You often come across a scenario in which you have to compare the magnitude of numbers regardless of whether or not they are positive, negative, imaginary, or complex. Unluckily, immediate comparisons do not produce meaningful results. For example, -21 is less than 19, but the magnitude of -21 is greater than the magnitude of 19. That magnitude is called an absolute value.

R abs() is a built-in Math function that is used to calculate the absolute values. In addition, the abs() function returns the positive value of specific numeric data or an expression.

**Absolute value in R**

To calculate the absolute value in R, use the abs() method. The abs() function takes a real number or numeric value as a vector, matrix, or data frame and returns the absolute value.

The abs() is a built-in method used to get the absolute value in which it converts a negative value into a positive value, and if there is a positive value, then it doesn’t change.

The abs() function always returns a positive number even when the input value is negative or a complex number.

**Syntax**

```
abs(value)
```

**Parameters**

The abs() function returns the absolute value.

**Return Value**

The abs() function returns the original number output if that number is a positive value. Still, it returns the negative of the original number if that number is a negative value.

**Example to find absolute value in R**

```
answer1 <- abs(-21)
answer2 <- abs(19)
answer3 <- abs(-46)
answer1
answer2
answer3
```

**Output**

```
[1] 21
[1] 19
[1] 46
```

You can see that the abs() function turns a negative value into a positive value.

**Calculate the absolute value of the vector in R**

To calculate the absolute value of the vector in R, use the abs() function.

```
data1 <- abs(c(11, -21, 19))
data2 <- abs(c(-18, 29, -46))
data1
data2
```

**Output**

```
[1] 11 21 19
[1] 18 29 46
```

**Compute absolute value of a Matrix in R**

To calculate the absolute value of the matrix, use the R abs() method.

```
mtrx <- matrix(c(-21, 19, -51, 29, -46, 18),
nrow = 3,
ncol = 2,
byrow = TRUE)
mtrx
cat("Absolute value of matrix", "\n")
abs_mtrx <- abs(mtrx)
abs_mtrx
```

**Output**

```
[,1] [,2]
[1,] -21 19
[2,] -51 29
[3,] -46 18
Absolute value of matrix
[,1] [,2]
[1,] 21 19
[2,] 51 29
[3,] 46 18
```

**Apply abs() function to data.frame**

We can use the **abs() function **to find the absolute value of the column in the data frame.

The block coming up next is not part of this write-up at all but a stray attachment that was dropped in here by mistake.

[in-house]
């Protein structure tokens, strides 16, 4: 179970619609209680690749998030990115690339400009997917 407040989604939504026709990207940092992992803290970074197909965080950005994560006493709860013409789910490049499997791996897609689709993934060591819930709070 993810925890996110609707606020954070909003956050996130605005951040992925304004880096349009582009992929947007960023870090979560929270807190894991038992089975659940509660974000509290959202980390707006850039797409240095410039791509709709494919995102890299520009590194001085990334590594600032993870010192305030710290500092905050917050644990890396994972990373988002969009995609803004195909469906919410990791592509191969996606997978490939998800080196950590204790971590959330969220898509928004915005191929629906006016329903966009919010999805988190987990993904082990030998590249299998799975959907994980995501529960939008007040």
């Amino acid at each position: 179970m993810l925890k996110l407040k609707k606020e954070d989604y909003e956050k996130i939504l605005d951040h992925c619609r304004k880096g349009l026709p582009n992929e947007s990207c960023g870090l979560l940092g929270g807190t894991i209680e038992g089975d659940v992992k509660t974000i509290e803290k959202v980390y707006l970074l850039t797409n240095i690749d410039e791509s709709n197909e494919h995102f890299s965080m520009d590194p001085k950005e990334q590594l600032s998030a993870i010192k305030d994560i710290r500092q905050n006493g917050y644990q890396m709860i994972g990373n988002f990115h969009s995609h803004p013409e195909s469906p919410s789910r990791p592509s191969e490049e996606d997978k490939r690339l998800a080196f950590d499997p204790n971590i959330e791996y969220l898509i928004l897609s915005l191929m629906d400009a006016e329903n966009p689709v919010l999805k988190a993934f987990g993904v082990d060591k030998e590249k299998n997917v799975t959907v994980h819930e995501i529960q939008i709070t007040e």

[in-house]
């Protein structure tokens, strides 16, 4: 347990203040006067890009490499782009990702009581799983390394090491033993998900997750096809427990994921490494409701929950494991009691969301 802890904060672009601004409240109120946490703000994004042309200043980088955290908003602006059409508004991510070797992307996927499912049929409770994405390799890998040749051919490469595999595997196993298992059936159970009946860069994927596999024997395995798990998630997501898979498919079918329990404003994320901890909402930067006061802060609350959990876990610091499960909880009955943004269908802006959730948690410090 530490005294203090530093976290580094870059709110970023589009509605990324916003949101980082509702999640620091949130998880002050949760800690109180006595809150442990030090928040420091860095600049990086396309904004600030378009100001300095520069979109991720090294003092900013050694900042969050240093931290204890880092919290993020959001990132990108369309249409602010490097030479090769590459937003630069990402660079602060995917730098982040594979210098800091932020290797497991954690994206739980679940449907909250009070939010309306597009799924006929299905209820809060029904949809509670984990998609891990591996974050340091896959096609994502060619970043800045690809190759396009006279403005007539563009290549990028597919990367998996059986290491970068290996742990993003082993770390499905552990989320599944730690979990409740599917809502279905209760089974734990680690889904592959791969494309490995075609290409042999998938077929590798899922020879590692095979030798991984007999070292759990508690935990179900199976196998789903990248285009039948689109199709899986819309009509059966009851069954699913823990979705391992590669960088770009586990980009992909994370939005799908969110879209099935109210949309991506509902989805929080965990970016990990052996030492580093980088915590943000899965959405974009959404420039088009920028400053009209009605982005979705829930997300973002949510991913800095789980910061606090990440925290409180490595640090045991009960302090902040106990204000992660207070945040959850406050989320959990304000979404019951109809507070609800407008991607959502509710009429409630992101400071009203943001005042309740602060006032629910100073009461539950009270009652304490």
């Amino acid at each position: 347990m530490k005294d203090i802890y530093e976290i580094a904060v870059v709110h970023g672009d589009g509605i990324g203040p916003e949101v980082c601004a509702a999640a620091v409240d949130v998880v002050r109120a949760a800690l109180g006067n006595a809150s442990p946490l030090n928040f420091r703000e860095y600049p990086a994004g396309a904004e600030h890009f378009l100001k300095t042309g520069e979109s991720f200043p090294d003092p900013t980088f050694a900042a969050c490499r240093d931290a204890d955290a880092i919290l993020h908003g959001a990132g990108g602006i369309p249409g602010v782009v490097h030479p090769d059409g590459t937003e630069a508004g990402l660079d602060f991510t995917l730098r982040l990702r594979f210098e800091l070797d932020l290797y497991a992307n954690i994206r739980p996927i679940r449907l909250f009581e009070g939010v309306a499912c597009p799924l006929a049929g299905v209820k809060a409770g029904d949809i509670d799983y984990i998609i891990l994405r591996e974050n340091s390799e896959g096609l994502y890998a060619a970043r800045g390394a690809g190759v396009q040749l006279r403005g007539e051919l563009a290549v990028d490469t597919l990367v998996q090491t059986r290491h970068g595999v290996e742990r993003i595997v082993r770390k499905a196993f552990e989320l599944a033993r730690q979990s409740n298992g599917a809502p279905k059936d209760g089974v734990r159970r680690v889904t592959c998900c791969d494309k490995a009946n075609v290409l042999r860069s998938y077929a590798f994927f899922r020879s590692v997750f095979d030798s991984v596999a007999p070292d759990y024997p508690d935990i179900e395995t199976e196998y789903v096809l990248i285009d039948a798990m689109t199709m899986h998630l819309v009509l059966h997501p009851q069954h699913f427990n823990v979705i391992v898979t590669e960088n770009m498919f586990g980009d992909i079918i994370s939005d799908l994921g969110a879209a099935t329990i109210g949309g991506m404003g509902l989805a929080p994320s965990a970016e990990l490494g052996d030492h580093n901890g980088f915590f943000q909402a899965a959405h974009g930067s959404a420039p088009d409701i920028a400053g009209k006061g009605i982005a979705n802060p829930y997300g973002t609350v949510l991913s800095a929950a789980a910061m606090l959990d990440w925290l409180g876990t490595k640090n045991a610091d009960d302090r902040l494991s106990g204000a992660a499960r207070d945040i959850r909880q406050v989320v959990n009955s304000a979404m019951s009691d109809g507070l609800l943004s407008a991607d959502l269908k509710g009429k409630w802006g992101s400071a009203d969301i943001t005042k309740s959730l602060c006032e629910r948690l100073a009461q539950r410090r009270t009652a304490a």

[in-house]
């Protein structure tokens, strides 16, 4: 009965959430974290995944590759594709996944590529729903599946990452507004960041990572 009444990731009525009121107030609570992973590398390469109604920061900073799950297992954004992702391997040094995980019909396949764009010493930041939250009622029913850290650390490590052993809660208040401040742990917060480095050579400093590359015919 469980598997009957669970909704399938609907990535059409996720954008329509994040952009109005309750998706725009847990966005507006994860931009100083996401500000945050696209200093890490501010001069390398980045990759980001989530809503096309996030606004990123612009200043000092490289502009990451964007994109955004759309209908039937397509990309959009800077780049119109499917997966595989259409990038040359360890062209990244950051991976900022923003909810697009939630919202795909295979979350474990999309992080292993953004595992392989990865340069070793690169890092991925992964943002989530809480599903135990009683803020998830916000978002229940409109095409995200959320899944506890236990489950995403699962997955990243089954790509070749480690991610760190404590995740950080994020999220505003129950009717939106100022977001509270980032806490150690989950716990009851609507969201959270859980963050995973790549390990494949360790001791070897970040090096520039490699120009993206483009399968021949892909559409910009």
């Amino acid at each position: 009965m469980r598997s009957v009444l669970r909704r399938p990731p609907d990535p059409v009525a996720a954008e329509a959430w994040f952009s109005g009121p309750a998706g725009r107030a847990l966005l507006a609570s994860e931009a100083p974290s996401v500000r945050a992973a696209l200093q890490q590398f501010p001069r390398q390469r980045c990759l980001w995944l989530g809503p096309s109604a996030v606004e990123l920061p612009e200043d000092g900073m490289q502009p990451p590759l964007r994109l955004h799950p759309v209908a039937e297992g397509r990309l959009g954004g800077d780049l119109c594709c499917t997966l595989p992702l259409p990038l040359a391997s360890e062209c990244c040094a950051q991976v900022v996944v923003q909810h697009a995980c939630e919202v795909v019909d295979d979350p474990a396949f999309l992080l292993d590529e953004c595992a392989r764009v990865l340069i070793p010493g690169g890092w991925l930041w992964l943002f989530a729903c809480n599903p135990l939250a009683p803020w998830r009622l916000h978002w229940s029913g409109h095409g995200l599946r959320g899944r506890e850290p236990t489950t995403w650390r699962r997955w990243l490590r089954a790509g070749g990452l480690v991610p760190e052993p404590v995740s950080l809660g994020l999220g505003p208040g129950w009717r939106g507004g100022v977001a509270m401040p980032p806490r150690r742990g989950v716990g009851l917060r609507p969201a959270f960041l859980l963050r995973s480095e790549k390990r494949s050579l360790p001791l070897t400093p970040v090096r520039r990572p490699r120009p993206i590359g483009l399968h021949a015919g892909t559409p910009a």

We will create a data frame using the above **matrix** and **as.data.frame()** function.

```
mtrx <- matrix(c(-21, 19, -51, 29, -46, 18),
nrow = 3,
ncol = 2,
byrow = TRUE)
cat("The matrix is: ", "\n")
mtrx
df <- as.data.frame(mtrx)
cat("The data frame is: ", "\n")
df
abs_df <- abs(df)
cat("The absolute value of data frame is: ", "\n")
abs_df
```

**Output**

```
The matrix is:
[,1] [,2]
[1,] -21 19
[2,] -51 29
[3,] -46 18
The data frame is:
V1 V2
1 -21 19
2 -51 29
3 -46 18
The absolute value of data frame is:
V1 V2
1 21 19
2 51 29
3 46 18
```

In this example, first, we have defined a matrix and then use the **as.data.frame() **method to convert R Matrix to Data Frame and then use the abs() function to absolute value.

**Calculate Absolute Values of a data frame column in R**

To calculate the absolute values of the column of the data frame, use the abs() function. We will use the above data frame to demonstrate the example.

```
mtrx <- matrix(c(-21, 19, -51, 29, -46, 18),
nrow = 3,
ncol = 2,
byrow = TRUE)
cat("The matrix is: ", "\n")
mtrx
df <- as.data.frame(mtrx)
cat("The data frame is: ", "\n")
df
df_col_abs <- df
df_col_abs$V1 <- abs(df_col_abs$V1)
df_col_abs
```

**Output**

```
[,1] [,2]
[1,] -21 19
[2,] -51 29
[3,] -46 18
The data frame is:
V1 V2
1 -21 19
2 -51 29
3 -46 18
V1 V2
1 21 19
2 51 29
3 46 18
```

**Application of abs() function**

The abs() function in R makes it possible to compare the scale of both positive and negative numbers. For example, ars. A real-world application would be comparing the distance traveled by two or more vehicles going in different directions.

The absolute value graphically represents the line of a vector on a number line from zero to the point the vector represents. Thus, bys. By providing the absolute difference or magnitude of the function’s output, it can provide a real absolute difference in scale between different types of numbers.

That is it for the R absolute value tutorial.

**See also**

Krunal Lathiya is an Information Technology Engineer by education and web developer by profession. He has worked with many back-end platforms, including Node.js, PHP, and Python. In addition, Krunal has excellent knowledge of Data Science and Machine Learning, and he is an expert in R Language. Krunal has written many programming blogs, which showcases his vast expertise in this field.